Rabbi Chayva Lehrman  (Photo/Emma Goss)
Rabbi Chayva Lehrman (Photo/Emma Goss)

Chayva Lehrman, the new rabbi at newly merged Am Tikvah, has been dreaming of this day

Chayva Lehrman recalls a moment during her 2002 bat mitzvah, as she was leading the congregation in prayer, when she looked out at everyone and thought, “Oh my God, I could do this forever.”

The Los Altos native had a similar feeling a few years later, when she was on a summer Israel trip with her NFTY youth group, leading Friday evening services in Jerusalem with the sun setting over the Western Wall.

“I looked down, and I was like, ‘Wow, this is amazing,’” Lehrman recalled.

Those were the moments, she says, when the seeds were planted, putting her on the path to become a rabbi.

Last month, Lehrman, 34, received her Reform rabbinic ordination from Hebrew Union College–Jewish Institute of Religion in Los Angeles. Her rabbinic thesis was a Jewish annotation of part of the Quran.

On June 20, she began her new role as rabbi of Congregation Am Tikvah in San Francisco. She is the first rabbi to lead the Conservative-Reform congregation since the merger of congregations B’nai Emunah and Beth Israel Judea in 2020.

“Drawing from all the different denominations, and learning from them, is really important to me,” Lehrman said of leading Am Tikvah.

Lehrman already has a diverse background, having studied both Reconstructionist and Reform Judaism, and she recently held a rabbinic internship at Temple Beth Am, a Conservative synagogue in Los Angeles.

Drawing from all the different denominations, and learning from them, is really important to me.

Lehrman grew up in Los Altos, where her family attended Reform Congregation Beth Am, and sang in the shul choir with her mother, Loree Farrar, every year during the High Holidays. (Her mother is a past synagogue president and  her younger brother, Gabriel, is a cantorial student who had an internship at Beth Am last summer.)

“‘Ashamnu’ was my thing,” Lehrman said of her favorite part of Yom Kippur services.

She went to middle school at Gideon Hausner Jewish Day School in Palo Alto and in high school was a Diller Teen Fellow. The 15-month program based in San Francisco teaches teens about identity, leadership, service and community building. She said the Diller trip to Israel — as well as learning under the late beloved educator Ilan Vitemberg — “changed my understanding of Israel and helped me grow as a person.”

Lehrman went on to study linguistics and the Middle East at Wellesley College in Massachusetts, where she was co-president of the Hillel chapter. One of her extracurricular interests at that time was learning Arabic.

“There’s an entire culture and community here that is totally inaccessible to me,” she recalled thinking when passing an Arabic sign in Israel. “Wouldn’t it be better if I could understand and relate?”

After taking classes at a local Arabic school, Lehrman was able to use her Arabic during a semester abroad in Amman, Jordan, where she lived with a blended Jordanian-Palestinian family with whom she still keeps in touch.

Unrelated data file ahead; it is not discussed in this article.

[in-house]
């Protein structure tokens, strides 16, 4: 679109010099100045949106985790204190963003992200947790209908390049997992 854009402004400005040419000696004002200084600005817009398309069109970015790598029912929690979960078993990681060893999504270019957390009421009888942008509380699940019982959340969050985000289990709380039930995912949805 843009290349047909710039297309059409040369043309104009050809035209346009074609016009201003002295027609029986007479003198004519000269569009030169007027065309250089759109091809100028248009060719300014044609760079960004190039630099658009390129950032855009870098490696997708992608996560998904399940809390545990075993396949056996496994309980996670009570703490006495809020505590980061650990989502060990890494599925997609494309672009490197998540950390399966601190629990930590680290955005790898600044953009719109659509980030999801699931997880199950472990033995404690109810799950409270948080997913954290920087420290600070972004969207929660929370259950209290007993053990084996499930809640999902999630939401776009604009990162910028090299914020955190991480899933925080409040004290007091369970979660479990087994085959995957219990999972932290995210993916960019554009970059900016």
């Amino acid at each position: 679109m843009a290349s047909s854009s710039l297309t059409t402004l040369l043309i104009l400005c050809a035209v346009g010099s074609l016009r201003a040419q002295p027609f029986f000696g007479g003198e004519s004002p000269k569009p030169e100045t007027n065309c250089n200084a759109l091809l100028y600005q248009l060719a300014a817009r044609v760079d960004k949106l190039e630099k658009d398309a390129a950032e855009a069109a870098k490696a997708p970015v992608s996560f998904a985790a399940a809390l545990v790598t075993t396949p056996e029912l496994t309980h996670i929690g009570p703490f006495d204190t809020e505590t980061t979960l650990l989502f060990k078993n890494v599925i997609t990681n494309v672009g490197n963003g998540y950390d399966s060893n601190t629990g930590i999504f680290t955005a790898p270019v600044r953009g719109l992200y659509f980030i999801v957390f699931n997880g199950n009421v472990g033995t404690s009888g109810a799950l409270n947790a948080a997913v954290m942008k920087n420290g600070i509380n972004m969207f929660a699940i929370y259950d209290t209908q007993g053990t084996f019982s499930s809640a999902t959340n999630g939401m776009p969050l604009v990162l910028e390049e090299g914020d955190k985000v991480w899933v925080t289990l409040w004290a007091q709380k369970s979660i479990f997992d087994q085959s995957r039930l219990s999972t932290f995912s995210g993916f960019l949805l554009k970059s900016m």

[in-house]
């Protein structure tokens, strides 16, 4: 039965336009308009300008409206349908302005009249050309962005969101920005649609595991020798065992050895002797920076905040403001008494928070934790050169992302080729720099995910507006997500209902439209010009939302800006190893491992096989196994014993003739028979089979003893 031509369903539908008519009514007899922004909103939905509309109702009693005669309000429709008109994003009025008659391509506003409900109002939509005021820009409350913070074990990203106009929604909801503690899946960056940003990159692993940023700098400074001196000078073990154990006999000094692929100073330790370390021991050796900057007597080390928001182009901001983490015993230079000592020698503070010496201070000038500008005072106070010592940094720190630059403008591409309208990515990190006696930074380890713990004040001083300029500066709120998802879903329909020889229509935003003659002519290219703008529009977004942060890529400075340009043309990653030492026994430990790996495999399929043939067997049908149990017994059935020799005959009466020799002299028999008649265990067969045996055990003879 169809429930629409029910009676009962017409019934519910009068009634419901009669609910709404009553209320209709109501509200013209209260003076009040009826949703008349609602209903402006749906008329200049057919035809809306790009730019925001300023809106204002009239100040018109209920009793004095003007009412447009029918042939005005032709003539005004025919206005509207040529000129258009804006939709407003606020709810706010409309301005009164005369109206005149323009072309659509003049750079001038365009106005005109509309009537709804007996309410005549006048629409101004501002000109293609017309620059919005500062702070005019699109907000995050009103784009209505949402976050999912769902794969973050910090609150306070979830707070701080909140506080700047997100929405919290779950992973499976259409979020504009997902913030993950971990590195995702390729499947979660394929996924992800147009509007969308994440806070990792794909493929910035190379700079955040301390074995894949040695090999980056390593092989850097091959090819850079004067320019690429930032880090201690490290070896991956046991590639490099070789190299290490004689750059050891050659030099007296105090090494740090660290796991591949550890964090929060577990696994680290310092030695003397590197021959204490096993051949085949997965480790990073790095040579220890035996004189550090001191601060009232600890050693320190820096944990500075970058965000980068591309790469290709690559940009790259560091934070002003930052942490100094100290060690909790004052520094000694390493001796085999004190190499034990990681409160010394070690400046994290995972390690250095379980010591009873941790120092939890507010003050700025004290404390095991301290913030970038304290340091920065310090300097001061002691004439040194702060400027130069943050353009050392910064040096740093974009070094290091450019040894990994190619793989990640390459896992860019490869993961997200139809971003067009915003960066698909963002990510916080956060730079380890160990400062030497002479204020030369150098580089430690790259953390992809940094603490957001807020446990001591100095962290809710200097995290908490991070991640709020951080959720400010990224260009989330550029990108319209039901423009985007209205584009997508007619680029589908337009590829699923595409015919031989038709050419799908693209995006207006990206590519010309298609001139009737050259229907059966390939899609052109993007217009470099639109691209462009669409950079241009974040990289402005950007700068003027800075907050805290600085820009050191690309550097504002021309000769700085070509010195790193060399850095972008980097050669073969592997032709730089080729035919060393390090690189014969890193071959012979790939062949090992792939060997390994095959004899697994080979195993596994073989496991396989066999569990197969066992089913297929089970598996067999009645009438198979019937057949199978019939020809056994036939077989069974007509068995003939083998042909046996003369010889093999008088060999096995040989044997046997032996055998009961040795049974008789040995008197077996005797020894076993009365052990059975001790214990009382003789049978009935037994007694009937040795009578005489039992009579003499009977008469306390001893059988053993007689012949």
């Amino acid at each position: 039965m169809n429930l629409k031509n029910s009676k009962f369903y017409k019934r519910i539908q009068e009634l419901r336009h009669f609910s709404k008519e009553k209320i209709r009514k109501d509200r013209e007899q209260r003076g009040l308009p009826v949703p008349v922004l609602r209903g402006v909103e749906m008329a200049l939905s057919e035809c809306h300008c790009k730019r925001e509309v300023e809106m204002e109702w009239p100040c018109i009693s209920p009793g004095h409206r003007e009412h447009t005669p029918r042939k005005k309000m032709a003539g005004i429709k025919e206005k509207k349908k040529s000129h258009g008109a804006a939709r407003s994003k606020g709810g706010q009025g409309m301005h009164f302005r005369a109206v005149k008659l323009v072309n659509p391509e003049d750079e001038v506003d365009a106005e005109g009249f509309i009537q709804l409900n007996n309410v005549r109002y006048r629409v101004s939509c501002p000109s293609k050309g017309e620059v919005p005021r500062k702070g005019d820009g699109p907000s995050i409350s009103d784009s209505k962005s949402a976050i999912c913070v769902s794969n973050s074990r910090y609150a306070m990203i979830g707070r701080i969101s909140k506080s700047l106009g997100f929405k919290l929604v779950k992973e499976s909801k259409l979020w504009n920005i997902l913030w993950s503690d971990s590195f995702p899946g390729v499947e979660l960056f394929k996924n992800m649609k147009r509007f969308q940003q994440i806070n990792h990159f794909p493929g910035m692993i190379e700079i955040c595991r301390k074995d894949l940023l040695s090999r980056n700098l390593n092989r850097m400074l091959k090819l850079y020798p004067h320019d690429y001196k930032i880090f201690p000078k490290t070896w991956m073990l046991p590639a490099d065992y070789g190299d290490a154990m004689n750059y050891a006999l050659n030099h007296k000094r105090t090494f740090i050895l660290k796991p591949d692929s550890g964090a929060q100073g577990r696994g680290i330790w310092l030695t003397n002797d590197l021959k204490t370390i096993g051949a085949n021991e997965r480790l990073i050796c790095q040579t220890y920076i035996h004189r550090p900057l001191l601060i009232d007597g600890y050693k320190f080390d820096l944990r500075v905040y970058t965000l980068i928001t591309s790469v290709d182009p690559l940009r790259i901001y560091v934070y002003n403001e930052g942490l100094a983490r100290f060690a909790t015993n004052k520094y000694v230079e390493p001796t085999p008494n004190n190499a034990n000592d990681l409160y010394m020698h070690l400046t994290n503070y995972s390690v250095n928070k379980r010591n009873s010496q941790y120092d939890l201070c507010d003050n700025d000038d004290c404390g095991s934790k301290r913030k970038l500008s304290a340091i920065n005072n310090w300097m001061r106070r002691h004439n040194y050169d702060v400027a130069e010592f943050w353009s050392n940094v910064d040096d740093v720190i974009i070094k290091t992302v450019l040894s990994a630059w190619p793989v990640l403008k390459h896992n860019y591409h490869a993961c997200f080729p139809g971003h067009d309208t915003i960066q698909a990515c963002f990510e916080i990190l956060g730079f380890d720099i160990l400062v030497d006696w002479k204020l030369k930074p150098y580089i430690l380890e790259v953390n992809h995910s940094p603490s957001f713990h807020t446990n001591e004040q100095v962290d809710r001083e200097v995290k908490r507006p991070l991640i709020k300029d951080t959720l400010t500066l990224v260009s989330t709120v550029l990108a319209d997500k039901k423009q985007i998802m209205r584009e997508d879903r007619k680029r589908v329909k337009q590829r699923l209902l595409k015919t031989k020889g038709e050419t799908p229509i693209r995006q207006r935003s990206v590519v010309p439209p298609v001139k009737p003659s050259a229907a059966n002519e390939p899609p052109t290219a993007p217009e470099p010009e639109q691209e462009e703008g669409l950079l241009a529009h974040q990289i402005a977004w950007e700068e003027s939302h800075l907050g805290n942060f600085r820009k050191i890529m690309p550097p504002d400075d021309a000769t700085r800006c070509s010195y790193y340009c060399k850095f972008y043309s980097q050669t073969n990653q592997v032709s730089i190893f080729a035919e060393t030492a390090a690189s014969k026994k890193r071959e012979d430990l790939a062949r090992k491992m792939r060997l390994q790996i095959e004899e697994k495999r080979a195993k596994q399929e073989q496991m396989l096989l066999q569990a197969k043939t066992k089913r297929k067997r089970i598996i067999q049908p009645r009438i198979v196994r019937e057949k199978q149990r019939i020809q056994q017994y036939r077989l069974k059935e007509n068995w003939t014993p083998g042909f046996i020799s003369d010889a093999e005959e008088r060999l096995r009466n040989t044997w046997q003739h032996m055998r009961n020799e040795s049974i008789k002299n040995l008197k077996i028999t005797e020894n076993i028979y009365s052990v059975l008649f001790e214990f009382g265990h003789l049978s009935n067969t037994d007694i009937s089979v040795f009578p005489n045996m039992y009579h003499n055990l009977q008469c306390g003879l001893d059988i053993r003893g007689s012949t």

For spring break, she and some classmates visited the Ben Ezra Synagogue in Old Cairo, Egypt, where the Genizah, containing some of the most important historical documents in Jewish history, is housed.

“I walked into the Ben Ezra Synagogue and just broke down in tears,” Lehrman recalled. “[I] could not believe how deeply it hit me and how much I missed my Jewish community and my Jewish life.”

(Her experiences proved useful this past winter when she was a fellow at New Ground: A Muslim-Jewish Partnership for Change, a five-month program that brings together American Muslims and Jews to discuss misunderstandings about their two communities and learn conflict-navigation tools.)

After college, Lehrman worked as an intern for the House Committee on Foreign Affairs, then worked as a staff assistant in the offices of Rep. Henry Waxman and as a program assistant in the U.S. Agency for International Development in Washington, D.C.

Around that time, Lehrman began getting interested in studying to become a rabbi. In 2017 she enrolled in the Reconstructionist Rabbinical College outside Philadelphia, and a year later pivoted to Reform Judaism and transferred to HUC, where she not only became a rabbi but also got a concurrent master’s degree in Jewish nonprofit management.

For her rabbinic thesis,  Lehrman compared and contrasted the Quran’s origin myth — that men and women were created as a single soul, and they will find each other again — with a similar origin myth found in Genesis Rabbah in the Midrash. “And it turns out, there’s also a similar origin myth in Plato’s Symposium,” Lehrman said.

She describes the latest chapter of her life — being back home in the Bay Area and leading dual-affiliated Am Tikvah — as her perfect match.

“The interesting and tricky work will be where we start making decisions about what our services look like and what our synagogue policies are,” Lehrman said of the Conservative-Reform mix.

She added that she’s eager to partner with congregants “on figuring out who we are as a community, and what we want to say about ourselves.”

Emma Goss
Emma Goss

Emma Goss is a J. staff writer. She is a Bay Area native and an alum of Gideon Hausner Jewish Day School and Kehillah Jewish High School. Emma also reports for NBC Bay Area. Follow her on Twitter @EmmaAudreyGoss.